About a year after the launch of Labo, the Nintendo line of DIY cardboard items for the Switch, the company releases its fourth kit, an introduction to VR for children. While we find the virtual reality rather insulative, the Nintendo Labo VR Kit introduces the VR experience with "simple and sharable" mini-games that allow multiple players to play and interact.
All games must be played with the headset up to your face, which has its pros and cons. On one hand, the little arms might get tired after a while, if you hold the switch screen. On the other hand, some mini-games are designed to be played alternately, and it's faster to walk around the screen than to deal with all the turmoil that turns a headset on and off. The handover of the headset is said to "promote both virtual and real interactions," says Nintendo of America President Doug Bowser.
Six Toy-Con creations can be made, including a blaster, a camera, an elephant, a bird and a pedal, and VR glasses. The VR goggles work with the rest of the Toy-Con and slip into each (except the pedal) to provide experiences such as taking pictures of underwater creatures and my personal favorite of being "a bird." Here are my impressions of each Toy-Con accessory and the associated games.
The VR goggles
The plastic and glass lens goggles are the only one besides IR stickers and rubber bands Non-cardboard part in the kit. If you stick the screen with the 720p resolution of the switch directly to your face, this has about the expected result: it is rather blurry, but not at a level that affects your enjoyment of the games. Images are displayed in stereoscopic 3D, and menu items are displayed on the screen like a 3DS display.
Although the games are designed for VR, you do not really need to use them. VR can be turned off, and games can be played in 2D using the included Screen Holder, another Labo element that you can assemble.
A Nintendo representative told me that the blaster took about 3 hours to build. longer than any other previously released Toy-Con creations. It has many moving parts and works with rubber bands that hook in and release when loading and unloading the trigger. There is one game in which you fend off an alien invasion and another multiplayer mini-game that was, in a way, a little wilder Hungry Hungry Hippos ; Players can take turns using the blaster to shoot food on hippos to lure them to their side, and whoever has the most hippos wins.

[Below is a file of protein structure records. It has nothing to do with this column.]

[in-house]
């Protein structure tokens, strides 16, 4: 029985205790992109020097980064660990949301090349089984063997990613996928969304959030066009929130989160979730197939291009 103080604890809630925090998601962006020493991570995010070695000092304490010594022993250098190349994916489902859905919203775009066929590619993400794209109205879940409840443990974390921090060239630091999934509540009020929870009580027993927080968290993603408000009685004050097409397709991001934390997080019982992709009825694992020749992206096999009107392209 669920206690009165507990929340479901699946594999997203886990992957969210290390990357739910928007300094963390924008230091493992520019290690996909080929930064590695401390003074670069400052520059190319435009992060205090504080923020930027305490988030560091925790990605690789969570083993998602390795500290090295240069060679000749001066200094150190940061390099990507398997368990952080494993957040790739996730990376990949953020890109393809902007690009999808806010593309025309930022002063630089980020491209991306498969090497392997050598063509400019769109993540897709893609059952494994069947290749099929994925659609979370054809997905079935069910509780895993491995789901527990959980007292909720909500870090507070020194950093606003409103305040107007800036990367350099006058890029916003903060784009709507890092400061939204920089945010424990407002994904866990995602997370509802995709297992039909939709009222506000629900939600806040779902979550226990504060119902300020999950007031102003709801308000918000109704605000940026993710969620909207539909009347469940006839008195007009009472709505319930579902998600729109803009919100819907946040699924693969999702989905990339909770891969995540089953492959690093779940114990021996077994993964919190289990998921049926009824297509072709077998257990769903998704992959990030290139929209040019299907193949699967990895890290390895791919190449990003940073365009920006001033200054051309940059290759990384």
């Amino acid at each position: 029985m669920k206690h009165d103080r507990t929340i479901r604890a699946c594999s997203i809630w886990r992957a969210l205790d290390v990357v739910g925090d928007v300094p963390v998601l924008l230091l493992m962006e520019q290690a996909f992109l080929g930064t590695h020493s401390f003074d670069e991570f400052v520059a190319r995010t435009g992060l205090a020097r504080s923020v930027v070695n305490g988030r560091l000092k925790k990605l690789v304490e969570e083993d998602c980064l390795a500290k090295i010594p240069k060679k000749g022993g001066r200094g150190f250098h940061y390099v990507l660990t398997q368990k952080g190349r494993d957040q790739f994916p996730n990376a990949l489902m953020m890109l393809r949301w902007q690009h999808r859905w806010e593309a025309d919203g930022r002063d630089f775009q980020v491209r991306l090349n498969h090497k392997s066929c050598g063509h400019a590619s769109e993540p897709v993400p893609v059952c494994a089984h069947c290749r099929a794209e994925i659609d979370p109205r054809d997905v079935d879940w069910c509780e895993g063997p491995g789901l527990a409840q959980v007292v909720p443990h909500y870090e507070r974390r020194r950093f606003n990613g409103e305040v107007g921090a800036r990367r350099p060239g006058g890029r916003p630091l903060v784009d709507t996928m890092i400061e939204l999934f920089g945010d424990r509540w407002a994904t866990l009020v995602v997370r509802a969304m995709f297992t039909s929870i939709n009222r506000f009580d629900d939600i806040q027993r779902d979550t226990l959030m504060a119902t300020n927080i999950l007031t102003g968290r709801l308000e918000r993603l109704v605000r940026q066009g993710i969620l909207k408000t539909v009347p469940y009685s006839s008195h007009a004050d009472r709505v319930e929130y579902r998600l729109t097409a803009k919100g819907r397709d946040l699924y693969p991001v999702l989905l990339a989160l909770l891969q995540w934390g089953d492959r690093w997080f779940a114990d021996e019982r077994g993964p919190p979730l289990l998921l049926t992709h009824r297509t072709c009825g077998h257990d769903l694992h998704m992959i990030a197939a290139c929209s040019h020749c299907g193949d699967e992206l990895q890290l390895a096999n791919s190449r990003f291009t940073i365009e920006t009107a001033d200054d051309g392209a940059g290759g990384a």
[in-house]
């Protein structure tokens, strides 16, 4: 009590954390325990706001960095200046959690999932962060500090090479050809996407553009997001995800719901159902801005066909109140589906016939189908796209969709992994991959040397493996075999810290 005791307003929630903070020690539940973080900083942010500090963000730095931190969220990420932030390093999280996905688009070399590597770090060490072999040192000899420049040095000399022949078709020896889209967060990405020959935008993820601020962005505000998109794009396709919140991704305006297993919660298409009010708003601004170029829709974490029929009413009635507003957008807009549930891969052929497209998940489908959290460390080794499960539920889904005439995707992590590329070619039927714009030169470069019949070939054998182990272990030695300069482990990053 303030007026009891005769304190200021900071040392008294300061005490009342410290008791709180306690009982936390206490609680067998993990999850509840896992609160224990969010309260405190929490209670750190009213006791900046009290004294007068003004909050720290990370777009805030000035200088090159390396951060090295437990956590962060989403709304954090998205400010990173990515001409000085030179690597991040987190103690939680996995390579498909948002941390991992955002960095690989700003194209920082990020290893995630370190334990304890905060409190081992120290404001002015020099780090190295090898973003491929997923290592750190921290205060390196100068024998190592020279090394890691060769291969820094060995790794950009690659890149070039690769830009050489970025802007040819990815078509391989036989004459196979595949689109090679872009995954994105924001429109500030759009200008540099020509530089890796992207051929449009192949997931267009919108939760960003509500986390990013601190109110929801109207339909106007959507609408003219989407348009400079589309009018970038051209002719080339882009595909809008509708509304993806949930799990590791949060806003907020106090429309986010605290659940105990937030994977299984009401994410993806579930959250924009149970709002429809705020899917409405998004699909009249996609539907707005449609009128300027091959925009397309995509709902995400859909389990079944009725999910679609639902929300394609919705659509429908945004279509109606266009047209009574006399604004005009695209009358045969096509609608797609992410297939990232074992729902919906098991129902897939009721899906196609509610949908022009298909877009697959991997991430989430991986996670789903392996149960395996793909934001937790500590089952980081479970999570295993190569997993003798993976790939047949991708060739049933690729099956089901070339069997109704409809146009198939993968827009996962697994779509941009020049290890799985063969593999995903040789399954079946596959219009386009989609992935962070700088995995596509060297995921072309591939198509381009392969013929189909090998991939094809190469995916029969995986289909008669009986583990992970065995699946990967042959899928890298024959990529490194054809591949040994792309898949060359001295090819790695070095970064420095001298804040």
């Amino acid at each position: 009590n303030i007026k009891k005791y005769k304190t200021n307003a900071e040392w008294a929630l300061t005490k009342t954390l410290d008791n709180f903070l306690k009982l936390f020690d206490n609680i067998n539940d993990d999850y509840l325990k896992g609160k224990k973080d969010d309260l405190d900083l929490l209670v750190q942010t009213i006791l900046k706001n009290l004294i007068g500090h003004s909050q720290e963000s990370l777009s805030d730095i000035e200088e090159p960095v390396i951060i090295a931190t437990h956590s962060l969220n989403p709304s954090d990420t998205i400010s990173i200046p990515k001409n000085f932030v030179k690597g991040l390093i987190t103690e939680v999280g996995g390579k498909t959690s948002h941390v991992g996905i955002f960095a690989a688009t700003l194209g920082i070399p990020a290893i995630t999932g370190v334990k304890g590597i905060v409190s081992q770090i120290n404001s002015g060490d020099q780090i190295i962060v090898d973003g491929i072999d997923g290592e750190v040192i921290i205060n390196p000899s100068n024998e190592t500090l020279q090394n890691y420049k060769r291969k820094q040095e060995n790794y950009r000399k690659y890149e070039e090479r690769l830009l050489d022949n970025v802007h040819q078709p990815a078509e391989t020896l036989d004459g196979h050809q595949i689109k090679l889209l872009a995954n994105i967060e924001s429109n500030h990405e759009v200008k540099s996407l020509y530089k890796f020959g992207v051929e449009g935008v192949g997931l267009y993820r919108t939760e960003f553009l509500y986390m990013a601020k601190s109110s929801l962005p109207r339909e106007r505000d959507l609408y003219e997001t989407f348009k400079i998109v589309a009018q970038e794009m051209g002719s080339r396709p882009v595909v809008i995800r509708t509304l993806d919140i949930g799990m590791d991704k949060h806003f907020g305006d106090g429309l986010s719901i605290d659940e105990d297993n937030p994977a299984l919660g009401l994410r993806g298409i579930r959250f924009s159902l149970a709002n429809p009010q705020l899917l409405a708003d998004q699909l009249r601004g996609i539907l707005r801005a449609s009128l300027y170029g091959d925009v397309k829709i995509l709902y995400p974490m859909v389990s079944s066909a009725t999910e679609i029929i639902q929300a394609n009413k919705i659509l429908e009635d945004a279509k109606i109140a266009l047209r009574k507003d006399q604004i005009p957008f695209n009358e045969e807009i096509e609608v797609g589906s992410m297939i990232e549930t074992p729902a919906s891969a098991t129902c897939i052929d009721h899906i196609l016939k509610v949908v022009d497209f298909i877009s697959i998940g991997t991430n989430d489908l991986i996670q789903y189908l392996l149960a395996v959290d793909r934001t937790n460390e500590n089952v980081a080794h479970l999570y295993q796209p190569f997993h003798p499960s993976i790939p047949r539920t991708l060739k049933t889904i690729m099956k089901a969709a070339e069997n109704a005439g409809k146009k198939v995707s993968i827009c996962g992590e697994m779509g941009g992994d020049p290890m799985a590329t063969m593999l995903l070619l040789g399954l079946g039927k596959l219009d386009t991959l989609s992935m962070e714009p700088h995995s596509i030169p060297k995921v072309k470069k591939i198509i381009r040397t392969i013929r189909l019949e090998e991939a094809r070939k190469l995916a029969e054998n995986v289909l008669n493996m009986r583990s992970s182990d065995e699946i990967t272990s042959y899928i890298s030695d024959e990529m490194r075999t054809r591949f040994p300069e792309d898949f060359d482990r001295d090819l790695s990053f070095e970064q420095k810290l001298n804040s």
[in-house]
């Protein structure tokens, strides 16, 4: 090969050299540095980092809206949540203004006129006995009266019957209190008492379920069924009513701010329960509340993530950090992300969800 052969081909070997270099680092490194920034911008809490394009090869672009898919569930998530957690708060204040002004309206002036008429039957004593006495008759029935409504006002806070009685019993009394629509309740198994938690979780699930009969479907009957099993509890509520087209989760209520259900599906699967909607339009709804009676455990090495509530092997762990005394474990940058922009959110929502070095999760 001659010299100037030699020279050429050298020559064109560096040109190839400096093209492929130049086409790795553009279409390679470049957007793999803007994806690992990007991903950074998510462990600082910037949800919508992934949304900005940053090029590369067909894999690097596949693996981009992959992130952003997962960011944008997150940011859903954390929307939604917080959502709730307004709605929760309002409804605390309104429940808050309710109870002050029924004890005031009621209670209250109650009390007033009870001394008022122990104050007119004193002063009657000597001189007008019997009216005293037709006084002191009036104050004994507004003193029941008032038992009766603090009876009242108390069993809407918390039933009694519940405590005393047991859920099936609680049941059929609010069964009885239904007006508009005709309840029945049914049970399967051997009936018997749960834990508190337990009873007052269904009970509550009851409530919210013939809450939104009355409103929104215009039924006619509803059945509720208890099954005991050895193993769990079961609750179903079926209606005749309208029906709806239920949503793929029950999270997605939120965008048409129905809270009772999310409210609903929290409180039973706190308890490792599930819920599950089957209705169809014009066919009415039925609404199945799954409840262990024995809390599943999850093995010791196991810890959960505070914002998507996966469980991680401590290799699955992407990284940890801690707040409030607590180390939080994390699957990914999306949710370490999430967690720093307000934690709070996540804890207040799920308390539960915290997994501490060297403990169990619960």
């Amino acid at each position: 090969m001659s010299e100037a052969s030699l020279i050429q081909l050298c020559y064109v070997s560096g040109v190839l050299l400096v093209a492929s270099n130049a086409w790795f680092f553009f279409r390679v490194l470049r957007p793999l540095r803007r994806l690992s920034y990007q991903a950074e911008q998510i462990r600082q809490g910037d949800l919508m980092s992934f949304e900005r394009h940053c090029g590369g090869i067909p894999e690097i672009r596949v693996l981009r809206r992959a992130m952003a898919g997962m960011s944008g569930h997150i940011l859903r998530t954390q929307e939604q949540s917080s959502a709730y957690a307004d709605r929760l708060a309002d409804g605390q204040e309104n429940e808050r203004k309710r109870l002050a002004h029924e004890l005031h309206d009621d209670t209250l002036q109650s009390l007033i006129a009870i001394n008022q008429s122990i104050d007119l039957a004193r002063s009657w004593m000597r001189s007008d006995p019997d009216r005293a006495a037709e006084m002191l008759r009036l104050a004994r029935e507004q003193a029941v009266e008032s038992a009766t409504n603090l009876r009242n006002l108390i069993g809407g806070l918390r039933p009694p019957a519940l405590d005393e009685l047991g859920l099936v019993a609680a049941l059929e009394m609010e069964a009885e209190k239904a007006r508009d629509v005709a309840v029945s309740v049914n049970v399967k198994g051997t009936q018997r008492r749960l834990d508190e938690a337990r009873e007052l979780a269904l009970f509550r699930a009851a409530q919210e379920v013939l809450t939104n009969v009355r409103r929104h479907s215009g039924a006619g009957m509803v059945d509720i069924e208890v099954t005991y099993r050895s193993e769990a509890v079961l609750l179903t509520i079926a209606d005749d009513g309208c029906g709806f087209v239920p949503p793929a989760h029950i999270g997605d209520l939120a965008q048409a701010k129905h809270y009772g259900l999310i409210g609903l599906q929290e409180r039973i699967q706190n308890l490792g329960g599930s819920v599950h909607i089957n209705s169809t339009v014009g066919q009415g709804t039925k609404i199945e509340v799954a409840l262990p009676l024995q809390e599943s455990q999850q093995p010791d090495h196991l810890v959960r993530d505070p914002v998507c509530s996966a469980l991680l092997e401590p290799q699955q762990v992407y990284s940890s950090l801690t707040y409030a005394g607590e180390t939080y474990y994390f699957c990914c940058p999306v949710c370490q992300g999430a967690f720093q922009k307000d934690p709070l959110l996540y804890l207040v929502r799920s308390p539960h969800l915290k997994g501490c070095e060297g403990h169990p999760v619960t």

Imagine a 3D-scale room scale app like Google's Tilt Brush. Only your brush is the trunk of an elephant. This is Doodle one of the games that play around Labo's VR elephant mask and suitcase.
There are not really any games related to elephants. While the elephant mask appears to be a strange choice, the mask and hull provide a unique control scheme. The mask has IR stickers that track the two controllers in the trunk. It's hard to imagine another animal that has the features that would allow this configuration. Maybe a starry sky?
There is also a physics-based Marble Run where you set up puzzles and pass the headset on to a friend they can solve.
You can use the camera for one Underwater fish photography game or snap pics of the Tamagotchi-like camera use character from the House game in the first Labo variety. I loudly lamented the missed opportunity not to allow anyone within earshot a game Pokémon Snap so do not say I did not do my job.
Here the controller becomes the face of a bird, you put your face on the "wrong end of a bird "(as GamesRadar ] and raise your wings as you hover over an island." Welcome to the world of birds, "reads the mini-game intro. I found it almost impossible to beat the bird's wings without repeatedly pressing the plastic headset against my face, but it is also impossible not to laugh as this happens.
The Wind Pedal
When you step on the pedal, you have an extra boost when you play timed challenges Bird Dash mode – he also sends a gust of wind into your face, which certainly contributes to the immersion factor. You can use it to play a simple game called Hop Dodge where you bounce on a trampoline and try to reach the highest altitude while avoiding obstacles. If that sounds pretty simple, it's because it is.
This may just be from my boring adult perspective, but I can see that most minigames in all four Labo kits lose their fun after a few games. Maybe a child would feel different!
It is good that Labo's true strength comes from the actual building process and his Toy Con Garage platform. With the if-this-then-that programming platform, users can combine their Toy-Con creations and remix their uses. I thought coding the guitar chords for "Rainbow Connection" in Toy-Con Garage would be exhausting, but when I came into VR mode from Toy-Con Garage and saw the back-end of the games, my chin caught.